We use the the expected long-run average reward (ElrAR) [14] to evaluate the estimated policies for . There are two processing steps to obtain the ElrAR: (a) get the average reward for the -th user by averaging the rewards over the last elements in a trajectory of tuples under the policy ; (b) the ElrAR is achieved by averaging the ’s.

There are users’ MDPs used in the experiment. Each user has a trajectory of tuples. There are variables in the state. The noises in the MDP are set as and respectively. The parameterized policy is assumed to be the Boltzmann distribution  [14], where is the unknown coefficients, is the policy feature and

. The feature vector for the estimation of expected rewards is set as

, where . The tuning parameters for the actor-critic learning are set as . The outlier ratio and strength are set and respectively. In our algorithm, is set as 1.

Figure 1: Average reward of three contextual bandit methods. The left sub-table shows the results when the trajectory is short, i.e. ; the right one shows the results when . RS-ACCB is our method. A larger value is better.

4.3 Results and Discussion

In this section, the experiments are carried out to verify the performance of three contextual bandit methods from the following two aspects:

(S1) We change the ratio of tuples that contain outliers from to . The experiment results are displayed in the left sub-table in Table 1 and Fig. 1(a). As we can see, when , there is zero percentage of outliers in the dataset. Under such condition, our method achieves almost identical results compared with the S-ACCB [9]. This results verify that though our method aims to the robust learning, it is well adapted to the dataset without outliers. As

rises, the performance of both Lin-UCB and S-ACCB drops obviously. While their standard deviations increases dramatically. Compared with those two methods, both the performance and the standard deviation of our method keep stable. As a result, our method averagely improves the performance by 146.8 steps, i.e. 10.26%, compared with the best of state-of-the-art methods.

(S2) The strength of outliers ranges from to times of the average value in the trajectory. The right sub-table in Table 1 and Fig. 1(b) summarize the experiment results. As we shall see, when rises, the strength of outliers increases gradually. We have the following observations from the experiment results: (1) when there is no outlier in the trajectory, our method achieves similar results compared with S-ACCB; (2) as rises, the performances of S-ACCB and Lin-UCB decrease obviously and their standard deviations increase dramatically; (3) as rises, both the performance of our method and the standard deviation keep stable. Compared with the state-of-the-art methods, our method get clear gains in a variety of parameter settings. Averagely, it improves the performance by 139.3 steps and 143.3 steps compared with Lin-UCB and S-ACCB respectively.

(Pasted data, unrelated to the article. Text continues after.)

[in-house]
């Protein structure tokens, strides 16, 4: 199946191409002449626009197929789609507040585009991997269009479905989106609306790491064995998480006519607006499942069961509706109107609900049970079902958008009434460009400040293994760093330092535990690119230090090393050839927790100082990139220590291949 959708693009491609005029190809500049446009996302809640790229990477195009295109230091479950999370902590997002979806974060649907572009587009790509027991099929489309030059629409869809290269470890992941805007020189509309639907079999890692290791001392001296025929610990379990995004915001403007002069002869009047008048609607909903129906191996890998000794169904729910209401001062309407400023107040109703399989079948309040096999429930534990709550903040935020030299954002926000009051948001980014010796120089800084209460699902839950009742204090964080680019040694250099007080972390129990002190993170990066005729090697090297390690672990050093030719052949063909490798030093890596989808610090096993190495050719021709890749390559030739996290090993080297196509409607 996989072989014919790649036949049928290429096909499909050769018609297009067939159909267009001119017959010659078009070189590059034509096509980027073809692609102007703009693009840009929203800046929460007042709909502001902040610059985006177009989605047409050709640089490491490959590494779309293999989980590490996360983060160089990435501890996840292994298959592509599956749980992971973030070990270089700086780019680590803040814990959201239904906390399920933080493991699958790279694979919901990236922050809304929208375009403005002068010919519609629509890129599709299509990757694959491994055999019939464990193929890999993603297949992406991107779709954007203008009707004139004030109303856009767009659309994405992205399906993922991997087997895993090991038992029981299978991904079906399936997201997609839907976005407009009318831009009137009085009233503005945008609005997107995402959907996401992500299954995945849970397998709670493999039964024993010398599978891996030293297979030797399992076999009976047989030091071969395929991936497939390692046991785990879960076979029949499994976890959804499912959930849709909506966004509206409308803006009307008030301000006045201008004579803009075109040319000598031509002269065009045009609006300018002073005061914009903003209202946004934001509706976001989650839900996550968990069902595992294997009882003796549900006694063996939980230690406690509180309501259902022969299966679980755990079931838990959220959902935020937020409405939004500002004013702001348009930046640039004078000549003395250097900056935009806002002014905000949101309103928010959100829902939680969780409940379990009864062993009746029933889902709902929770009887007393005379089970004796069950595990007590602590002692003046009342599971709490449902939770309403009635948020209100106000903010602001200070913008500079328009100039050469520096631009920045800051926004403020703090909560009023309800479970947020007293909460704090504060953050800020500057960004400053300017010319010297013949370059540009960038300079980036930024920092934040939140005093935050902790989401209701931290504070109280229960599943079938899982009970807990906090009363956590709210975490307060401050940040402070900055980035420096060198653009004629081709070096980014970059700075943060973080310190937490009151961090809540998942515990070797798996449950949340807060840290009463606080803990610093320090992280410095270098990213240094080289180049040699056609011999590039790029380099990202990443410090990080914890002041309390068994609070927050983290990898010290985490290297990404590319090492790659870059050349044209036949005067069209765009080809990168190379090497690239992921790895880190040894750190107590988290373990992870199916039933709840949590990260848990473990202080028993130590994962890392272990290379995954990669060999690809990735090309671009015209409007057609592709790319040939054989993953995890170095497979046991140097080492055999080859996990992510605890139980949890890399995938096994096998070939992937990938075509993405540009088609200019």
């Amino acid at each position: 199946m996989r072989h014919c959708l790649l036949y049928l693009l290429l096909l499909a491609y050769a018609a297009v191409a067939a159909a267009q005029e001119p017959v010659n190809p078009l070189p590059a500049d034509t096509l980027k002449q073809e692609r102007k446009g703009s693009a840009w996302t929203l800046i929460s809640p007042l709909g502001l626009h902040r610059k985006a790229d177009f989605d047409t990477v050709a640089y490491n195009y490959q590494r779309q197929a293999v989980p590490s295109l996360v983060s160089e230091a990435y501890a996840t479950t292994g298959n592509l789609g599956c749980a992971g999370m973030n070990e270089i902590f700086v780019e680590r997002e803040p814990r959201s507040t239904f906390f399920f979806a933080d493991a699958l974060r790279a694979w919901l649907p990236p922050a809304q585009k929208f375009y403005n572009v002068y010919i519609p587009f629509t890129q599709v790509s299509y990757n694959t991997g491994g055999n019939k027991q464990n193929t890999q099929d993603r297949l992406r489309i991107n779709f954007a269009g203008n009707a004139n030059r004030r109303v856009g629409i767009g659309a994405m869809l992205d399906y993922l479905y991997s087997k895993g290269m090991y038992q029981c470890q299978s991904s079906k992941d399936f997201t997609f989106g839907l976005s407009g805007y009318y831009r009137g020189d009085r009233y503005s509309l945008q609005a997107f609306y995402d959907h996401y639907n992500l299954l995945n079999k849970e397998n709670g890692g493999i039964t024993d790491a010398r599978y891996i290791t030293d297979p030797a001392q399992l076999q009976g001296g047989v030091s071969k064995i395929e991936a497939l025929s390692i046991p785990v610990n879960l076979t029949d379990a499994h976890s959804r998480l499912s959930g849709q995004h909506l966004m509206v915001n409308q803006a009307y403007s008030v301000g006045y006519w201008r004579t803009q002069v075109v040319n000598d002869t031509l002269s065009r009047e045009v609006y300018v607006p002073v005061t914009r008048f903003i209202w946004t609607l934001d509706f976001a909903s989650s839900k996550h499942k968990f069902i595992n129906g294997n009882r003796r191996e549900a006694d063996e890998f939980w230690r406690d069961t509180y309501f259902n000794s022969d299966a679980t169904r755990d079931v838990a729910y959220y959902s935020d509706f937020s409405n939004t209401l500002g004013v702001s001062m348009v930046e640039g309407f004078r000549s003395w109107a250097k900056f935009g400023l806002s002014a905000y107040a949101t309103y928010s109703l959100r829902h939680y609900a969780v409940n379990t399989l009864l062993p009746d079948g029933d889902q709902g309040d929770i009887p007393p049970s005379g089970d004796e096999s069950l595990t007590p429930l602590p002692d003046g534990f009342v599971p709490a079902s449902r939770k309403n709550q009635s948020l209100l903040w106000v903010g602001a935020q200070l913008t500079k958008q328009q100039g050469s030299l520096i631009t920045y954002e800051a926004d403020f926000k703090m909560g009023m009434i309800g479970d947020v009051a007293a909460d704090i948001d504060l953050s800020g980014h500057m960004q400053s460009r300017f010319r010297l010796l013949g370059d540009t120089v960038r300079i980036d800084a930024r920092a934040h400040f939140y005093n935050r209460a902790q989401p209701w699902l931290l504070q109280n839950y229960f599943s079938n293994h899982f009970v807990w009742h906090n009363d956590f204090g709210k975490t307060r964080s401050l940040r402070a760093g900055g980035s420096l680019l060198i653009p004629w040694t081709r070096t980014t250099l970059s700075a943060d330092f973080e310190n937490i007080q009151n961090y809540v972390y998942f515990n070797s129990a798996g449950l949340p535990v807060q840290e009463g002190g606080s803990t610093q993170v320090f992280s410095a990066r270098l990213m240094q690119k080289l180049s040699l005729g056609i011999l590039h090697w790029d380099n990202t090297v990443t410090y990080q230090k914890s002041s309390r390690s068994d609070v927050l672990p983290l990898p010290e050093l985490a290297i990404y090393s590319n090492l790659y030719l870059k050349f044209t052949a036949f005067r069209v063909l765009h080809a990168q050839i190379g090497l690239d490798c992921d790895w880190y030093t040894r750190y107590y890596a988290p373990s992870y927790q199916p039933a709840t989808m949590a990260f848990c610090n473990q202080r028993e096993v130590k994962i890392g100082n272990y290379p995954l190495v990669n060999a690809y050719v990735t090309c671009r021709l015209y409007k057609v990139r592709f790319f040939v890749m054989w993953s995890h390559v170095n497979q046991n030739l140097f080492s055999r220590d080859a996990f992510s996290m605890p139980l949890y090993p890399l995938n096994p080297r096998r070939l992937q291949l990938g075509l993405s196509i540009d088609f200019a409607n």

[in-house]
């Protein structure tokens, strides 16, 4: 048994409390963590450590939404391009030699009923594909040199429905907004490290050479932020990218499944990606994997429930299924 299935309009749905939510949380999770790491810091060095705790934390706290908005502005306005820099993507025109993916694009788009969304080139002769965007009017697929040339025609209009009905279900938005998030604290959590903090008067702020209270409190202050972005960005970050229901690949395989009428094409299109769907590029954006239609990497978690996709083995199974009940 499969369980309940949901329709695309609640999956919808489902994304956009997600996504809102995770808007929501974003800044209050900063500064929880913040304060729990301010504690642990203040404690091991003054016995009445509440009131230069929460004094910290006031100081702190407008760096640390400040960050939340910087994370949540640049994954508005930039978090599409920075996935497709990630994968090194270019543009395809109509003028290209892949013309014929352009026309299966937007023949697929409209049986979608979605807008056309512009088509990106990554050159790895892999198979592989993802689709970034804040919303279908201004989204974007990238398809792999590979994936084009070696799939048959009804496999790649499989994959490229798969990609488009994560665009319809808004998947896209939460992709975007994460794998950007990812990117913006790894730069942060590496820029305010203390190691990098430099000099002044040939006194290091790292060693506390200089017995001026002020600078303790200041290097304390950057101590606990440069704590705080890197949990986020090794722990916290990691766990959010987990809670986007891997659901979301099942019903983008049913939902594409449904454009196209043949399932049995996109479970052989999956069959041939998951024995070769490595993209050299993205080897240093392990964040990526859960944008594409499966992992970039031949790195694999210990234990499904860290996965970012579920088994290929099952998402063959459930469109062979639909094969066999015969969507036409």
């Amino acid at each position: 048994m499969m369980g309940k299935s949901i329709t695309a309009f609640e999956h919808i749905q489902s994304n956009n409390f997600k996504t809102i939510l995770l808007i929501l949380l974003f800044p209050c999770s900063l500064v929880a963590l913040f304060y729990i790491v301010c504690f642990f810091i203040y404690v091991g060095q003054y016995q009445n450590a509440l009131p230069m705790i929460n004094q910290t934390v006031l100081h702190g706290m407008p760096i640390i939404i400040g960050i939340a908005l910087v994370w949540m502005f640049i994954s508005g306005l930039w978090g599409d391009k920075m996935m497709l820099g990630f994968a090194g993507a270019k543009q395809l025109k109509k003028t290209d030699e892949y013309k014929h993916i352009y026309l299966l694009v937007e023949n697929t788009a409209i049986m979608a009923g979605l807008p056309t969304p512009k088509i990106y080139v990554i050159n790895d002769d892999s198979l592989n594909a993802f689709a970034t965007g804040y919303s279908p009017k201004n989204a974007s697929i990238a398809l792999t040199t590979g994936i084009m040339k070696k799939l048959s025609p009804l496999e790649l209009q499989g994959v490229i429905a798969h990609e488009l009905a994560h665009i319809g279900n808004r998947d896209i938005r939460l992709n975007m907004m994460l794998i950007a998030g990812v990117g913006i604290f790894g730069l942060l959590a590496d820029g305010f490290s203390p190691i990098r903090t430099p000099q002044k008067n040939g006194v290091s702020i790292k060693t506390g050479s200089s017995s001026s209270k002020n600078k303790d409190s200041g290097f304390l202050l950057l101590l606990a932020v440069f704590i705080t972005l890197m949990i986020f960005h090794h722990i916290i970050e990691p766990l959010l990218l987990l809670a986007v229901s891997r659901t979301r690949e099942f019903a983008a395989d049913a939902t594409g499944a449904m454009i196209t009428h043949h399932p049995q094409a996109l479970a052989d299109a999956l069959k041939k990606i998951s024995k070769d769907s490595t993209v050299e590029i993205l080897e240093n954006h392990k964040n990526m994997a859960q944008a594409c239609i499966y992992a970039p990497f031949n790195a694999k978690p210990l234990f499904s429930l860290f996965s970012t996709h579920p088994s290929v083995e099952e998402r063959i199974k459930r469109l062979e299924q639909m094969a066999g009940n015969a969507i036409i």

width=1center

Average reward vs. outlier ratio Average reward vs. outlier strength
Lin-UCB S-ACCB RS-ACCB Lin-UCB S-ACCB RS-ACCB
1578.713.75 1578.312.70 1578.312.55 1578.713.75 1578.312.70 1578.312.55
1462.540.24 1462.939.88 1578.412.61 1535.621.94 1527.730.71 1578.312.68
1428.149.69 1429.545.79 1578.212.57 1431.744.13 1424.746.53 1578.212.65
1391.049.42 1383.250.40 1578.612.66 1380.849.03 1377.248.83 1578.212.62
1370.650.20 1365.049.02 1578.712.62 1359.849.76 1357.148.51 1578.212.63
1358.948.43 1365.049.02 1578.712.62 1346.848.83 1344.946.94 1578.212.64
Avg 1431.6 1430.7 1578.5 Avg 1438.9 1435.0 1578.2
Table 1: Average reward vs. ourlier ratio (setting S1) and outlier strength (setting S2) on the two sub-tables. The three methods are (a) Lin-UCB [12], (b) S-ACCB [9] and (c) RS-ACCB (is our method). A larger value is better.

5 Conclusions and Future Directions

To alleviate the influence of outliers in the mHealth study, a robust actor-critic contextual bandit method is proposed to form robust interventions. We use the capped- norm to boost the robustness for the critic updating, which results in a set of weights. With them, we propose a weighted objective for the actor updating. It gives the tuples that have large approximate errors zero weights, enhancing the robustness against those tuples. Additionally, a solid method is provided to properly set the thresholding parameter in the capped- norm, i.e.,

With it, we can achieve the conflicting goal of enhancing the robustness of the actor-critic algorithm as well as obtaining almost identical results compared with the state-of-the-art method on the datasets without outliers. Extensive experiment results show that in a variety of parameter settings the proposed method obtains significant improvements compared with the state-of-the-art contextual bandit methods. In the future, we may explore the robust learning on the reinforcement learning method. It could be on both the discount reward setting and the average reward setting 

[8, 14]. Those two directions are much more challenging since it is not a general regression task to estimate the value function. Besides, mining the cohesion information among users helps a lot to enrich the data (or restrict the parameter space) [28, 11, 1, 2, 4, 3].

Appendix: the proof of Proposition 1

Proof

The objective of (3) is non-convex and non-differentiable [17, 7]. We could obtain its sub-gradient: where

(10)

Letting for gives a simplified partial derivative of (3) that satisfies the sub-gradient (10). It is defined as

which is equivalent to the partial derivative of the following objective

(11)

From the perspective of optimization, the objective (11) is equivalent to (3).